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Dayle Lymoine "Dale" Robertson
Jul 14, 1923 - Feb 27, 2013
Posted by Jo Aguirre

Dale Robertson was born Jul. 14, 1923 to Melvin and Vervel Robertson in Harrah, Oklahoma. He died February 26, 2013 in La Jolla, Calif., following a long illness at the age of 89.
 
According to Robertson's niece, Nancy Love Robertson, of Oklahoma City, her uncle's health had been failing for about two years. She said Robertson and his wife, Susan, had moved to the San Diego area a few months ago, after many years of living and raising horses on their Farm north of Yukon. She said her uncle was diagnosed with cancer only last week. He died Tuesday.

 He was educated at Oklahoma Military College in Claremore, where he was named All-Around Outstanding Athlete. He was a professional boxer there.  During this time he was offered the lead in a film version of Golden Boy through Columbia Pictures, but he turned down the screen test as he did not want to leave home nor the ponies he was training.   

Robertson entered the Army in 1942 and was commissioned through Officer Candidate School. He served as a tank commander in the 777th Tank Battalion in North Africa, where he was wounded by enemy fire. After recovering, he served with the 322nd Combat Engineer Battalion during the European campaign, where he was wounded again. He was awarded the Bronze and Silver Star Medals, the Purple Heart and the Cross of Lorraine from France by the time he was discharged in 1946. He was "discovered" by Hollywood producers while he was stationed in California.

He began his acting career by chance when he was in the U S Army. While stationed at San Luis Obispo, Dale decided to have a photo taken for his mother; so he and several others went to Hollywood to find a photographer. A large copy of his photo was later displayed in the photographer's shop window. He found himself receiving letters from film agents who wished to represent him. After the war, war wounds prevented him from resuming his boxing career. He stayed in California to try his hand at acting. Hollywood actor and fellow Oklahoman,  gave him this advice: "Don't ever take a dramatic lesson."  He never took formal acting lessons.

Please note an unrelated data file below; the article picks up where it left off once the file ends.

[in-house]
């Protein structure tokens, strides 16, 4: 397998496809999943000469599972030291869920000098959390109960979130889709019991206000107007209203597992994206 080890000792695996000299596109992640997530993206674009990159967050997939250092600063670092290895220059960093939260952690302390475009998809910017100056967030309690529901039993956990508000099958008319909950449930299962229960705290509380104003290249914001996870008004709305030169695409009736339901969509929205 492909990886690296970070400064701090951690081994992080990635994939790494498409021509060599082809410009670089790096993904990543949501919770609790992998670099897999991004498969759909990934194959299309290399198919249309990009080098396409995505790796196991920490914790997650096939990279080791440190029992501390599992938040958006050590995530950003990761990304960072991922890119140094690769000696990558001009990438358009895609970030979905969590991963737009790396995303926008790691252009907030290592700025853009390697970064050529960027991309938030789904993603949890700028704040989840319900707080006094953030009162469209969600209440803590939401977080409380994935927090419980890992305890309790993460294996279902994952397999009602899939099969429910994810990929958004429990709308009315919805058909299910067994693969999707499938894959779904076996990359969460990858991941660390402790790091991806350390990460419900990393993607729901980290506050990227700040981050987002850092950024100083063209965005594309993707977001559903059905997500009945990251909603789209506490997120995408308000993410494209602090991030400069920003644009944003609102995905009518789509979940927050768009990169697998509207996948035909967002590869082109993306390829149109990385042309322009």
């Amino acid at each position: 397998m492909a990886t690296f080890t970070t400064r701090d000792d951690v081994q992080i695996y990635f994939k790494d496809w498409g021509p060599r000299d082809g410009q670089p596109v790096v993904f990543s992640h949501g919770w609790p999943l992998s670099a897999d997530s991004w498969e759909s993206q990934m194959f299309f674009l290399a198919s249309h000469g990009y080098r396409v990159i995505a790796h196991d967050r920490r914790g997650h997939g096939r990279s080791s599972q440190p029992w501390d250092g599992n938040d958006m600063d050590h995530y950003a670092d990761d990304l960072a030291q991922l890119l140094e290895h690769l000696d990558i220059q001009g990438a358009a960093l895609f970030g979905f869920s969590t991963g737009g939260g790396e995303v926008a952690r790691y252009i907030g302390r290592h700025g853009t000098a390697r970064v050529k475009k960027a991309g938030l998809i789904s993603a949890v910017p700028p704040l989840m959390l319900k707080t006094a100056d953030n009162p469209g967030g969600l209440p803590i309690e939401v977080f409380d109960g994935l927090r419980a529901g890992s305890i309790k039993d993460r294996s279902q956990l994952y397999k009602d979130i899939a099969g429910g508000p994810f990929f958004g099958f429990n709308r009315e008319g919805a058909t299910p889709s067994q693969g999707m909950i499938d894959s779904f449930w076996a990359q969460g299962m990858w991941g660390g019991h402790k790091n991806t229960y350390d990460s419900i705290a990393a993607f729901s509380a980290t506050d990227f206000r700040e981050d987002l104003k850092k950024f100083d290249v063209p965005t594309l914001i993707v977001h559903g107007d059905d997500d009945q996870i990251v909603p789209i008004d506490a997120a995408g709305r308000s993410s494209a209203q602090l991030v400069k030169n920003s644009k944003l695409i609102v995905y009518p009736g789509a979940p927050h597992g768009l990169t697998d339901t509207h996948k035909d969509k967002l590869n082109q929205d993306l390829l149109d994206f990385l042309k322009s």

His career started with bit roles in 1948 in "Johnny Belinda" and "The Boy With Green Hair" and grew into films such as "Two Flags West" with Joseph Cotton and "O. Henry's Full House" with Richard Widmark and Marilyn Monroe. His small screen credits include the starring role in "The Iron Horse" (1966-68), host and occasional star of "Death Valley Days" (1968-72), a recurring guest-shot on "Dynasty" in the early 1980s, and star of the short-lived "J. J. Starbuck" in the late '80s.

He appeared in 63 feature films and several television series during his career , but he was best-known for portraying special agent Jim Hardie, TV's fastest left-handed gun, on NBC's highly rated Western series "Tales of Wells Fargo," which ran from March 1957 to September 1961. Because of his many roles in Western films and TV productions, he was  inducted into the National Cowboy & Western Heritage Museum's Hall of Great Western Performers in 1983.  Per Museum President, Chuck Schroeder, "Dale obviously had a wonderful career in film and was a very popular Western actor. But beyond that, when you get to know some of Dale's friends, you start to understand what an influence Dale was on others. He was a guy who was very generous in helping other people get started in the movie business. He was generous to people who were down on their luck. He was a guy who really cared about his fellow man, and not only cared about them but invested himself in helping other people. We always think that part of the Code of the West is being a gentleman and looking after our neighbors, and Dale was one who certainly lived that value every day of his life," Schroeder said.

El Camino Memorial Encinitas mortuary in Encinitas, Calif., is handling arrangements. Robertson's niece said memorial services are pending in Rancho Santa Fe, Calif. Donations may be made to the Central Oklahoma Salvation Army.

Robertson is survived by his wife, Susan; his daughters, Rochelle Robertson, of Los Angeles, and Rebel Lea Robertson, of Dallas; and one granddaughter, Jade Robertson.

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